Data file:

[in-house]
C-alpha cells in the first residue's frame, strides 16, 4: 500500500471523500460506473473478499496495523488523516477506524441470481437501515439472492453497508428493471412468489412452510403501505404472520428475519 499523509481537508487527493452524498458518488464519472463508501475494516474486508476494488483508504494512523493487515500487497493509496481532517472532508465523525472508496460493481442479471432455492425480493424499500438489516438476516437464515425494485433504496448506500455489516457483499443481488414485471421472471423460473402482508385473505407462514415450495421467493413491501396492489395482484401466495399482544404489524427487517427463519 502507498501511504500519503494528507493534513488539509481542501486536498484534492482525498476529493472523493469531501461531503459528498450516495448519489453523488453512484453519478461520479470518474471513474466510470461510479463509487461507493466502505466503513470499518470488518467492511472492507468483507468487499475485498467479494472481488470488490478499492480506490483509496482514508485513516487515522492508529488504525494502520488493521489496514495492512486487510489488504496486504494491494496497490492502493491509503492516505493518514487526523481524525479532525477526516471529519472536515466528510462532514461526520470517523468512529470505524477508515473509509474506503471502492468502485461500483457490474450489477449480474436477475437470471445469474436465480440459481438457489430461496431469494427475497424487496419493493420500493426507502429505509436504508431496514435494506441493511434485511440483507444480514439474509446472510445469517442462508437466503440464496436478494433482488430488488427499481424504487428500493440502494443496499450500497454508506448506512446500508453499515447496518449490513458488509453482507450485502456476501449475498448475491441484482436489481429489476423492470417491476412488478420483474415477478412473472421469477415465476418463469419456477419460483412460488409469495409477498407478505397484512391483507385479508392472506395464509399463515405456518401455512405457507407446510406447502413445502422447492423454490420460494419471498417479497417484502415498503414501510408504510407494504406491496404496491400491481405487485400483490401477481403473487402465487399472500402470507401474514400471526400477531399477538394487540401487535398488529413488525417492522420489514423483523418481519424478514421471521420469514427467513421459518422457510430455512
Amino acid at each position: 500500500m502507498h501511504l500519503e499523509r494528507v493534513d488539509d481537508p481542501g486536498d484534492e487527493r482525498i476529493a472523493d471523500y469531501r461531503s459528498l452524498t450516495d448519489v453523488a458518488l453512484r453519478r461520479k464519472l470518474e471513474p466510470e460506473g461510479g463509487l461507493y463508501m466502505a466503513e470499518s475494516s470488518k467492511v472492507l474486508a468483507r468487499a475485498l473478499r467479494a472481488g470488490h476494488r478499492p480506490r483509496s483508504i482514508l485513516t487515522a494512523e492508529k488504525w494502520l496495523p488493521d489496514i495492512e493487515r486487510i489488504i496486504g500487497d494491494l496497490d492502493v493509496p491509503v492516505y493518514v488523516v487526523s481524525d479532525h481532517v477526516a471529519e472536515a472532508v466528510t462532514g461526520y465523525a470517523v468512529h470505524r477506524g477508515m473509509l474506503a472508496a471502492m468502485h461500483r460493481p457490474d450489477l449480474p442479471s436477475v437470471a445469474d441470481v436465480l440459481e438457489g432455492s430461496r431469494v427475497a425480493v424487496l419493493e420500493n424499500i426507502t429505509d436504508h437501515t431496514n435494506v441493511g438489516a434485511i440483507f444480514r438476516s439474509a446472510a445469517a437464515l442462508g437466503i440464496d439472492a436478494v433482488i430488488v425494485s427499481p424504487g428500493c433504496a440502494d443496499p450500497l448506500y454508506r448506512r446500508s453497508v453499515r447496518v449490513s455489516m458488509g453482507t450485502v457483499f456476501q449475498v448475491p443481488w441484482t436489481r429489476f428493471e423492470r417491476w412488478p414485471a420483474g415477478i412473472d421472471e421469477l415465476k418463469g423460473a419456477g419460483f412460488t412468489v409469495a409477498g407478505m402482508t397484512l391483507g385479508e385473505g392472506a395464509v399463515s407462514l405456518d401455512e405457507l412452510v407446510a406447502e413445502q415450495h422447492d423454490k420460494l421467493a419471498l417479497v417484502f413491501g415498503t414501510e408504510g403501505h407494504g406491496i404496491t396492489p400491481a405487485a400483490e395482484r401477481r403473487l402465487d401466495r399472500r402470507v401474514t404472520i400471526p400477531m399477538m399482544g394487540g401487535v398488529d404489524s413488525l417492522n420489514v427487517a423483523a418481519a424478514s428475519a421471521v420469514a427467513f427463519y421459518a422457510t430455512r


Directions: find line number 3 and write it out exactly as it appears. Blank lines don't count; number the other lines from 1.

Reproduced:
Amino acid at each position: 500500500m502507498h501511504l500519503e499523509r494528507v493534513d488539509d481537508p481542501g486536498d484534492e487527493r482525498i476529493a472523493d471523500y469531501r461531503s459528498l452524498t450516495d448519489v453523488a458518488l453512484r453519478r461520479k464519472l470518474e471513474p466510470e460506473g461510479g463509487l461507493y463508501m466502505a466503513e470499518s475494516s470488518k467492511v472492507l474486508a468483507r468487499a475485498l473478499r467479494a472481488g470488490h476494488r478499492p480506490r483509496s483508504i482514508l485513516t487515522a494512523e492508529k488504525w494502520l496495523p488493521d489496514i495492512e493487515r486487510i489488504i496486504g500487497d494491494l496497490d492502493v493509496p491509503v492516505y493518514v488523516v487526523s481524525d479532525h481532517v477526516a471529519e472536515a472532508v466528510t462532514g461526520y465523525a470517523v468512529h470505524r477506524g477508515m473509509l474506503a472508496a471502492m468502485h461500483r460493481p457490474d450489477l449480474p442479471s436477475v437470471a445469474d441470481v436465480l440459481e438457489g432455492s430461496r431469494v427475497a425480493v424487496l419493493e420500493n424499500i426507502t429505509d436504508h437501515t431496514n435494506v441493511g438489516a434485511i440483507f444480514r438476516s439474509a446472510a445469517a437464515l442462508g437466503i440464496d439472492a436478494v433482488i430488488v425494485s427499481p424504487g428500493c433504496a440502494d443496499p450500497l448506500y454508506r448506512r446500508s453497508v453499515r447496518v449490513s455489516m458488509g453482507t450485502v457483499f456476501q449475498v448475491p443481488w441484482t436489481r429489476f428493471e423492470r417491476w412488478p414485471a420483474g415477478i412473472d421472471e421469477l415465476k418463469g423460473a419456477g419460483f412460488t412468489v409469495a409477498g407478505m402482508t397484512l391483507g385479508e385473505g392472506a395464509v399463515s407462514l405456518d401455512e405457507l412452510v407446510a406447502e413445502q415450495h422447492d423454490k420460494l421467493a419471498l417479497v417484502f413491501g415498503t414501510e408504510g403501505h407494504g406491496i404496491t396492489p400491481a405487485a400483490e395482484r401477481r403473487l402465487d401466495r399472500r402470507v401474514t404472520i400471526p400477531m399477538m399482544g394487540g401487535v398488529d404489524s413488525l417492522n420489514v427487517a423483523a418481519a424478514s428475519a421471521v420469514a427467513f427463519y421459518a422457510t430455512r